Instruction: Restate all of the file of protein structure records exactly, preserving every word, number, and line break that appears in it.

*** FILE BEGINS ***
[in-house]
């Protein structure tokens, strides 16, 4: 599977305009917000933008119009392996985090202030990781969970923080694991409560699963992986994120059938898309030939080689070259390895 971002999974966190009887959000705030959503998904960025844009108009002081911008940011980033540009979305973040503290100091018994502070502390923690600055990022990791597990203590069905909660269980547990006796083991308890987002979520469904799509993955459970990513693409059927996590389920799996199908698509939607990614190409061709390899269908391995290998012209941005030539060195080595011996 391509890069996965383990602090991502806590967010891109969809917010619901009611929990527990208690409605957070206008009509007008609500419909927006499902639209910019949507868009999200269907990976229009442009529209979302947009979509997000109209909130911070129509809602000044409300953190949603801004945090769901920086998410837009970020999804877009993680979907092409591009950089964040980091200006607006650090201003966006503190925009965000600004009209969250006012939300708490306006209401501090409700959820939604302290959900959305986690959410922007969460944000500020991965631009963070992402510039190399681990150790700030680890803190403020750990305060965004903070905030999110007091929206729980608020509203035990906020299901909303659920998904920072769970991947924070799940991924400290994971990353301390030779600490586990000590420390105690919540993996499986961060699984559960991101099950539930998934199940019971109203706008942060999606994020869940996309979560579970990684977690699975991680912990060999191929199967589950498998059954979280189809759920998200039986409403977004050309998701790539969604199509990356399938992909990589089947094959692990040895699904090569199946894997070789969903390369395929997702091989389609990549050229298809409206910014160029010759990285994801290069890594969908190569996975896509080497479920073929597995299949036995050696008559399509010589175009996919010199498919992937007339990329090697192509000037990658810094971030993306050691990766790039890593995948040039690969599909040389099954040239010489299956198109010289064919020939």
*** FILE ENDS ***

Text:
[in-house]
């Protein structure tokens, strides 16, 4: 599977305009917000933008119009392996985090202030990781969970923080694991409560699963992986994120059938898309030939080689070259390895 971002999974966190009887959000705030959503998904960025844009108009002081911008940011980033540009979305973040503290100091018994502070502390923690600055990022990791597990203590069905909660269980547990006796083991308890987002979520469904799509993955459970990513693409059927996590389920799996199908698509939607990614190409061709390899269908391995290998012209941005030539060195080595011996 391509890069996965383990602090991502806590967010891109969809917010619901009611929990527990208690409605957070206008009509007008609500419909927006499902639209910019949507868009999200269907990976229009442009529209979302947009979509997000109209909130911070129509809602000044409300953190949603801004945090769901920086998410837009970020999804877009993680979907092409591009950089964040980091200006607006650090201003966006503190925009965000600004009209969250006012939300708490306006209401501090409700959820939604302290959900959305986690959410922007969460944000500020991965631009963070992402510039190399681990150790700030680890803190403020750990305060965004903070905030999110007091929206729980608020509203035990906020299901909303659920998904920072769970991947924070799940991924400290994971990353301390030779600490586990000590420390105690919540993996499986961060699984559960991101099950539930998934199940019971109203706008942060999606994020869940996309979560579970990684977690699975991680912990060999191929199967589950498998059954979280189809759920998200039986409403977004050309998701790539969604199509990356399938992909990589089947094959692990040895699904090569199946894997070789969903390369395929997702091989389609990549050229298809409206910014160029010759990285994801290069890594969908190569996975896509080497479920073929597995299949036995050696008559399509010589175009996919010199498919992937007339990329090697192509000037990658810094971030993306050691990766790039890593995948040039690969599909040389099954040239010489299956198109010289064919020939």